Patient-Centered Prognosis

A Methodology to Improve Individually Tailored Prognostic Accuracy Illustrated in Two Cancers

by James R. Miller III & Richard W. Sagebiel



Book Details

Language :
Publication Date : 10/8/2013

Format : E-Book
Dimensions : N/A
Page Count : 182
ISBN : 9781491706817
Format : Softcover
Dimensions : 8.25x11
Page Count : 180
ISBN : 9781491706800

About the Book

Patient-centered prognosis focuses on individual patients. It is a methodology that generates individually tailored probabilistic predictions of a specified medical outcome that a particular patient may experience. Its predictions are based on observable prognostic factors. Because these predictions are both particular-outcome-specific and individual-patient-specific, achieving predictive accuracy poses a formidable challenge. Nevertheless, the patient-centered methodology (PCM) appears to produce more accurate individually tailored patient predictions than current prognostic practice. PCM achieves its greater predictive accuracy by exploiting several analytical devices.

1. It redesigns and retools each successive stage of the prognostic procedure to predict the particular future outcome that the targeted patient could experience.

2. It identifies the existence, the direction, the shape, and the magnitude of each prognostic factor’s relationship to the particular outcome as that relationship pertains, specifically, to patients similar to the targeted patient.

3. It relies on internal interrelationships among different prognostic factors and the specified outcome to “fill in” missing observations so that an individually tailored probabilistic prediction is possible, even with incomplete patient data.

PCM is applied to 1,222 melanoma patients from the United States and to 1,225 patients from Finland with invasive breast cancer. Substantial improvements in prognostic accuracy are realized in both applications compared to current prognostic practice.

Greater accuracy can lead to better treatment selection decisions and to other improvements in patient management. Greater prognostic accuracy can also eliminate unnecessary medical procedures that are frequently both painful and expensive in treating progressive diseases such as cancer.

About the Author

For more than thirty years James R. Miller III, PhD, was a professor at the Stanford Graduate School of Business. He has been doing full-time cancer research since his retirement in 1997 as Walter and Elise Haas Professor of Business Administration. He received a Bachelors Degree from Princeton University, a Woodrow Wilson Fellowship (University of California at Berkeley), an MBA from the Harvard Business School, and a PhD from the Massachusetts Institute of Technology. He has previously published a book, Professional Decision Making, and more than 40 monographs and articles in professional journals. Professor Miller is the author of six software patents. He has served on more than a dozen Boards of Directors in the United States and Europe and as CEO of two start-up companies in the Silicon Valley. He has three daughters and six grandchildren.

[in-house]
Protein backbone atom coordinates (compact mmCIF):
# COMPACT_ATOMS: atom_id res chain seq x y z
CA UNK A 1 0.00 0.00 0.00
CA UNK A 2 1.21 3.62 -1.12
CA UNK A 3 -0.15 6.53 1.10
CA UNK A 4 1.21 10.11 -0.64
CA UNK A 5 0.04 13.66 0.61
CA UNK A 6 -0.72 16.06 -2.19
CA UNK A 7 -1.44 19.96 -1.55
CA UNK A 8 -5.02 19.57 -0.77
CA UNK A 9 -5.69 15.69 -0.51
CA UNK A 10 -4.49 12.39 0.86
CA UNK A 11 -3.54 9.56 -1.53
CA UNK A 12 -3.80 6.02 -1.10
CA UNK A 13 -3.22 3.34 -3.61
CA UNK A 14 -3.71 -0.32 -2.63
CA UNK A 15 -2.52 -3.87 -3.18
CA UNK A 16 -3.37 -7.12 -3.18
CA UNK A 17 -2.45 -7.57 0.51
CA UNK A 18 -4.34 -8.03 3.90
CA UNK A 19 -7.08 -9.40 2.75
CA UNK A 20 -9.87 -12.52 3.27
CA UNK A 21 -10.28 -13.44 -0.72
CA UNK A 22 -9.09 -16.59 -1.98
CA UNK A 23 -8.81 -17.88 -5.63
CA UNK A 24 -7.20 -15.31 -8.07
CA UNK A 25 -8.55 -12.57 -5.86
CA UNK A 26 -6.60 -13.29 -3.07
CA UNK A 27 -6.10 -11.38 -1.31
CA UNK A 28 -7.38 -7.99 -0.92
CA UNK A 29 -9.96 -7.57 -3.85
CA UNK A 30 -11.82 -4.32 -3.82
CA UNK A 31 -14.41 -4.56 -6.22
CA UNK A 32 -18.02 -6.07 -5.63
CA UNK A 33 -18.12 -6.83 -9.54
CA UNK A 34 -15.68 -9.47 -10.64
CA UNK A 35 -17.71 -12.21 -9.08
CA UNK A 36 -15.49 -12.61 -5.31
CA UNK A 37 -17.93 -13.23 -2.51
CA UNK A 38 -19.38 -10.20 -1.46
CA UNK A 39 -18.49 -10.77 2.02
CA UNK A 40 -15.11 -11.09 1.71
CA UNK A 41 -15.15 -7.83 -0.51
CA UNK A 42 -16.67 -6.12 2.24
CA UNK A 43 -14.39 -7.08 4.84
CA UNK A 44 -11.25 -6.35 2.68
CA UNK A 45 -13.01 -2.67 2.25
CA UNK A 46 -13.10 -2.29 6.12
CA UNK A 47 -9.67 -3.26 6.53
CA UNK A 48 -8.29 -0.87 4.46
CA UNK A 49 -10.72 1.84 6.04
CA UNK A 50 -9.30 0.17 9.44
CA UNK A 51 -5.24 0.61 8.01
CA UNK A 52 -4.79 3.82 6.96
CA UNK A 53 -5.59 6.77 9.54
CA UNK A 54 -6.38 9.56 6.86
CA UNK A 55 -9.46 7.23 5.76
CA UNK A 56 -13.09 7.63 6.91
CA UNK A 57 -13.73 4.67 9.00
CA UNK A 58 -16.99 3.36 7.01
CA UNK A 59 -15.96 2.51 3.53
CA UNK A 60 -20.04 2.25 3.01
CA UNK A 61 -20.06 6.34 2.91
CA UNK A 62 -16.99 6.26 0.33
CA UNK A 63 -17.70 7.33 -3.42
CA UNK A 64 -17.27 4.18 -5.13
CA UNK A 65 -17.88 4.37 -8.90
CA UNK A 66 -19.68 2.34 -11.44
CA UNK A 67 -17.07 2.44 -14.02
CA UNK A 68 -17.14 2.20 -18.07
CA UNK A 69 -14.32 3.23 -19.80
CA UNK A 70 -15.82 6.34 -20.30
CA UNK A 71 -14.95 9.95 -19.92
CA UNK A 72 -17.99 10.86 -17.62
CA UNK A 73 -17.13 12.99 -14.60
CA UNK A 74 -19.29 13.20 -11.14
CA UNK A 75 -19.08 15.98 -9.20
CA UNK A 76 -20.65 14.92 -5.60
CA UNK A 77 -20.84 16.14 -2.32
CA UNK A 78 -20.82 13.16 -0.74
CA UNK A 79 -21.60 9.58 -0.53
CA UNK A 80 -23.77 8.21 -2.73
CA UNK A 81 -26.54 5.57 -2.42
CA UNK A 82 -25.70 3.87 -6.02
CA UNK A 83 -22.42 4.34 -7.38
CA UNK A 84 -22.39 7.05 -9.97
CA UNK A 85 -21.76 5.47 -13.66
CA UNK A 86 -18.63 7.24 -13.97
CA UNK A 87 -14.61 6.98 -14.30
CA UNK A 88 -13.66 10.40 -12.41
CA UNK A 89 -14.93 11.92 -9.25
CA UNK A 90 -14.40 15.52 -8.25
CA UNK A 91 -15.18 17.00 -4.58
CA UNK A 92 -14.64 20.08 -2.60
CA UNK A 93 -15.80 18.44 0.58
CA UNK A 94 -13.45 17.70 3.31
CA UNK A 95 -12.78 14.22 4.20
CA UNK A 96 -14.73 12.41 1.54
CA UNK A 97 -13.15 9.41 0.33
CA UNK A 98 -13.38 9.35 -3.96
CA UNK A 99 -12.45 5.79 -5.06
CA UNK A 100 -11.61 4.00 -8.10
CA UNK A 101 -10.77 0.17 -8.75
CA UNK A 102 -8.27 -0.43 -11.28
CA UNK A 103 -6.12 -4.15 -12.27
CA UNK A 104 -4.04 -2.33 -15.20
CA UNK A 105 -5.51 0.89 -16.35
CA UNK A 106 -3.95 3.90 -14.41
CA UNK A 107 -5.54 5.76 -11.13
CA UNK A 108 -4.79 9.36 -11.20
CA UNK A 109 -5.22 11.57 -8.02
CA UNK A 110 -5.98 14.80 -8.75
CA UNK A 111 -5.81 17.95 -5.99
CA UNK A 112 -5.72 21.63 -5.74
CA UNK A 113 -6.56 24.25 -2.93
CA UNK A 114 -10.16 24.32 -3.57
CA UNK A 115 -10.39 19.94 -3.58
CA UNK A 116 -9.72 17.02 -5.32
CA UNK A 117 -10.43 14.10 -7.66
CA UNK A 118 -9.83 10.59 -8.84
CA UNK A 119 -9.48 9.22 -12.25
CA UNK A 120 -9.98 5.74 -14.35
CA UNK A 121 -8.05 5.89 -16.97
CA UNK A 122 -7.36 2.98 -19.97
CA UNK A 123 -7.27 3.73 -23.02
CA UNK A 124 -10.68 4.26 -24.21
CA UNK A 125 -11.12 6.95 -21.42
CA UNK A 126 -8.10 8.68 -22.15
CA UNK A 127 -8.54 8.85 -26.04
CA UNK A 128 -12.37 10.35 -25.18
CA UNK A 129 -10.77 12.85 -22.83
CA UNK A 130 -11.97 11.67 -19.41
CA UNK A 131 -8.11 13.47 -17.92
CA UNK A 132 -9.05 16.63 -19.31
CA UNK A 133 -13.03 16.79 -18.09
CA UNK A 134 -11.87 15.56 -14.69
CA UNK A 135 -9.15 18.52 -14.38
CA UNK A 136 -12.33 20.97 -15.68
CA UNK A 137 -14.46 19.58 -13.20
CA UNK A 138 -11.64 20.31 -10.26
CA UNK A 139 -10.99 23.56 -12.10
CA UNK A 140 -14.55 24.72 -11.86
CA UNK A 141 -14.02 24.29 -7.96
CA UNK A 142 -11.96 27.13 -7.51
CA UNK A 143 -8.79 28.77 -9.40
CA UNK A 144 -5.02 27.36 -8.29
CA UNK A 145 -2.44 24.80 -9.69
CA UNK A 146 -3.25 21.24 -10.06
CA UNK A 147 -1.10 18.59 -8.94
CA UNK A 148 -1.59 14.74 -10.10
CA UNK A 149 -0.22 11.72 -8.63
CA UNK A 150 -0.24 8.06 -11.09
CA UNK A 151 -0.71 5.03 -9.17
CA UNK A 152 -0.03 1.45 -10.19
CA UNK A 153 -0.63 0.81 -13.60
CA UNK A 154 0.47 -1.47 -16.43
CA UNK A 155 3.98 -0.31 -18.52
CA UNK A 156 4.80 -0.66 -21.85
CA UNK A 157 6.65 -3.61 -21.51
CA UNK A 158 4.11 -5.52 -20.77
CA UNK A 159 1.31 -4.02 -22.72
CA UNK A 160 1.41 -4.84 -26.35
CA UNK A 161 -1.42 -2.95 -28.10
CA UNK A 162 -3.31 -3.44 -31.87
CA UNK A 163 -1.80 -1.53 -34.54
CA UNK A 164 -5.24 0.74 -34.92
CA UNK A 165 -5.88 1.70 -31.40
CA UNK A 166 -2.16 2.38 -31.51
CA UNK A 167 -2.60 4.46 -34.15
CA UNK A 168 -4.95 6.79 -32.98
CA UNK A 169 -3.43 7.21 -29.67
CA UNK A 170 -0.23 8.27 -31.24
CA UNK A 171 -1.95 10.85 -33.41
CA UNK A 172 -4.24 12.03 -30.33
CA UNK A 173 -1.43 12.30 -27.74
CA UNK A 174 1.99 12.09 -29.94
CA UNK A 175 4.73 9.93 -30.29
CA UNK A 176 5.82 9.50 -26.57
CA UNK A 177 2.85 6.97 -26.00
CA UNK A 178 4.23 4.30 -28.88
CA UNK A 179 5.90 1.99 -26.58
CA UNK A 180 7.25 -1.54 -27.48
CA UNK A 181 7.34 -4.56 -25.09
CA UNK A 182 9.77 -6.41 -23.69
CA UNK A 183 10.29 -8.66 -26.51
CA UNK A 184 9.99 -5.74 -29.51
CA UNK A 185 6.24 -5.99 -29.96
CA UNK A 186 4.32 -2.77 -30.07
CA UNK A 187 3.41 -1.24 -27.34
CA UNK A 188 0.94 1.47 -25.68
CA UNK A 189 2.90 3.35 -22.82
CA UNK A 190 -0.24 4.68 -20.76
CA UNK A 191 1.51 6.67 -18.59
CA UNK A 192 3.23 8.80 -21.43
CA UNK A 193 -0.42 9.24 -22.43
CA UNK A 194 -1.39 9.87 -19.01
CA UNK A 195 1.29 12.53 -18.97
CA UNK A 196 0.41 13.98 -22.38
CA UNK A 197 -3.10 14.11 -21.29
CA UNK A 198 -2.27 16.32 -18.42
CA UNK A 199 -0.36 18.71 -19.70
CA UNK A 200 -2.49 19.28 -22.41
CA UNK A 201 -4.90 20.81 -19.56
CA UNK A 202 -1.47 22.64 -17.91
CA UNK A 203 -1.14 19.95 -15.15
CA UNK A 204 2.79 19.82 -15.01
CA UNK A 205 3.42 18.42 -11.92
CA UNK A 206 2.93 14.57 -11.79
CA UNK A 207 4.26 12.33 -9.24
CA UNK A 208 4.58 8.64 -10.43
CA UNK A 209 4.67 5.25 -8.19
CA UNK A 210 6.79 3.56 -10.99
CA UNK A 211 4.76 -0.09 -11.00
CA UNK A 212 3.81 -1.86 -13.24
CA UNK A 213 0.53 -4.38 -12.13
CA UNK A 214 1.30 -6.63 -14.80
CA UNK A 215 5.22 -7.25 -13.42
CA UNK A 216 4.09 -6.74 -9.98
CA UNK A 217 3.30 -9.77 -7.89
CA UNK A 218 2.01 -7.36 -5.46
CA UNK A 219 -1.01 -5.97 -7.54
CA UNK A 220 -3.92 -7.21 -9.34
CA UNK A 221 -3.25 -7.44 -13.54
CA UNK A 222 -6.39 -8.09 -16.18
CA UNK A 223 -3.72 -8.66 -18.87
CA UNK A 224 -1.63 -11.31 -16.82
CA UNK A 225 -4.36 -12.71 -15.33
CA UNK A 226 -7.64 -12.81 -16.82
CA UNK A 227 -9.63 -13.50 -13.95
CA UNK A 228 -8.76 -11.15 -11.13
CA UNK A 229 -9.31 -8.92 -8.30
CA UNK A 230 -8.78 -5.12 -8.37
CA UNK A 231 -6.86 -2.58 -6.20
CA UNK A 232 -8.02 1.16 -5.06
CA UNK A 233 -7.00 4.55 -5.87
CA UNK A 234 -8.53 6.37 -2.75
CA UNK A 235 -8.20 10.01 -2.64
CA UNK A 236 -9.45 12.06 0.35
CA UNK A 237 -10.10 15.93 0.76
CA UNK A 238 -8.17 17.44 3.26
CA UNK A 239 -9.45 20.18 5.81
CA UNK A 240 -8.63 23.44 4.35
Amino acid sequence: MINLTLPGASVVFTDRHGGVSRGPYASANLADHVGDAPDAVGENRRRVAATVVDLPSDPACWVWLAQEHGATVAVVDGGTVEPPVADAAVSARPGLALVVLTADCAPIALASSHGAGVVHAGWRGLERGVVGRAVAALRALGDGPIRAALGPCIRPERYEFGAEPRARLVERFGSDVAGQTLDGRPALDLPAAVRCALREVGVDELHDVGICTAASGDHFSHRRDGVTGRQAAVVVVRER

Mohammed Kashani-Sabet, MD, is Medical Director of Cancer Programs at the California Pacific Medical Center (CPMC). He also serves as director of the Center for Melanoma Research and Treatment and senior scientist at the CPMC Research Institute. Dr. Kashani-Sabet earned his medical degree from the State University of New York at Stony Brook, where he also completed an internship in internal medicine. He then completed a residency in dermatology at the University of California, San Francisco (UCSF), as well as a post-doctoral fellowship in cutaneous oncology, and received training in both dermatology and medical oncology. Dr. Kashani-Sabet maintains clinical interests in melanoma and cutaneous lymphoma, and research interests in targeted therapy, ribozymes, siRNAs, tumor metastasis, prognostic factors, and tumor biomarkers.

Richard W. Sagebiel, MD, was born in Ohio in 1934. He received his Bachelor’s Degree from Yale University in 1956 in Music and Literature. He did his medical studies at the Harvard Medical School, including a year of pathology and research between his second and third years at the Massachusetts General Hospital (MGH). After an intern year of general medicine, he returned to MGH to study Dermatopathology with Wallace H. Clark, MD. He completed his training in the Departments of Dermatology and Pathology at the University of Washington Medical School. In 1970, he joined the Clinical Faculty of the University of California at San Francisco (UCSF), working with M. Scott Blois, PhD, MD, and others to form a clinical cooperative Melanoma Group. This group included Drs. Clark, Fitzpatrick (Harvard), and Kopf (NYU), and it stimulated the creation of other Melanoma Groups throughout the country. From 1988 to 1998, he was Director of the UCSF Melanoma Clinic. He then retired and became a Consulting Pathologist to that clinic.